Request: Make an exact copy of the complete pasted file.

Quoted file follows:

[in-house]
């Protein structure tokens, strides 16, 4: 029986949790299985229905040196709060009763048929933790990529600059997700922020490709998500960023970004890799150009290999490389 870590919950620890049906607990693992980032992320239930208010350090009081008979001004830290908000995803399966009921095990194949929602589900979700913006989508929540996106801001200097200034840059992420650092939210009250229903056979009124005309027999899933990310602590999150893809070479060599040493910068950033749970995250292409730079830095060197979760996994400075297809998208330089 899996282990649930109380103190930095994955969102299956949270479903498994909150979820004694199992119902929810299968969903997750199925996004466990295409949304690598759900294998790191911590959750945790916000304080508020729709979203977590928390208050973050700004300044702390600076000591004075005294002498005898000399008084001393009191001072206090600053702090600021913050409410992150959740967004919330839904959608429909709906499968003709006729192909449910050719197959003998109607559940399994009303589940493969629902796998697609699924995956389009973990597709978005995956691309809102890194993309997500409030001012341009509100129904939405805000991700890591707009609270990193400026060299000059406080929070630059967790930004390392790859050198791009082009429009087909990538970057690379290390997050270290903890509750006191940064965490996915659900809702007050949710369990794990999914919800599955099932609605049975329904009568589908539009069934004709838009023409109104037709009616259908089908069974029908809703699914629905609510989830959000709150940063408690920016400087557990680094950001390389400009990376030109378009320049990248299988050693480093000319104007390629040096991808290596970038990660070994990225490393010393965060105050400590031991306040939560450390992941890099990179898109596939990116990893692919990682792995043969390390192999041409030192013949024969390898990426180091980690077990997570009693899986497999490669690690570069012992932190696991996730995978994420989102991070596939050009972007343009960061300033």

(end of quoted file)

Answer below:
[in-house]
């Protein structure tokens, strides 16, 4: 029986949790299985229905040196709060009763048929933790990529600059997700922020490709998500960023970004890799150009290999490389 870590919950620890049906607990693992980032992320239930208010350090009081008979001004830290908000995803399966009921095990194949929602589900979700913006989508929540996106801001200097200034840059992420650092939210009250229903056979009124005309027999899933990310602590999150893809070479060599040493910068950033749970995250292409730079830095060197979760996994400075297809998208330089 899996282990649930109380103190930095994955969102299956949270479903498994909150979820004694199992119902929810299968969903997750199925996004466990295409949304690598759900294998790191911590959750945790916000304080508020729709979203977590928390208050973050700004300044702390600076000591004075005294002498005898000399008084001393009191001072206090600053702090600021913050409410992150959740967004919330839904959608429909709906499968003709006729192909449910050719197959003998109607559940399994009303589940493969629902796998697609699924995956389009973990597709978005995956691309809102890194993309997500409030001012341009509100129904939405805000991700890591707009609270990193400026060299000059406080929070630059967790930004390392790859050198791009082009429009087909990538970057690379290390997050270290903890509750006191940064965490996915659900809702007050949710369990794990999914919800599955099932609605049975329904009568589908539009069934004709838009023409109104037709009616259908089908069974029908809703699914629905609510989830959000709150940063408690920016400087557990680094950001390389400009990376030109378009320049990248299988050693480093000319104007390629040096991808290596970038990660070994990225490393010393965060105050400590031991306040939560450390992941890099990179898109596939990116990893692919990682792995043969390390192999041409030192013949024969390898990426180091980690077990997570009693899986497999490669690690570069012992932190696991996730995978994420989102991070596939050009972007343009960061300033």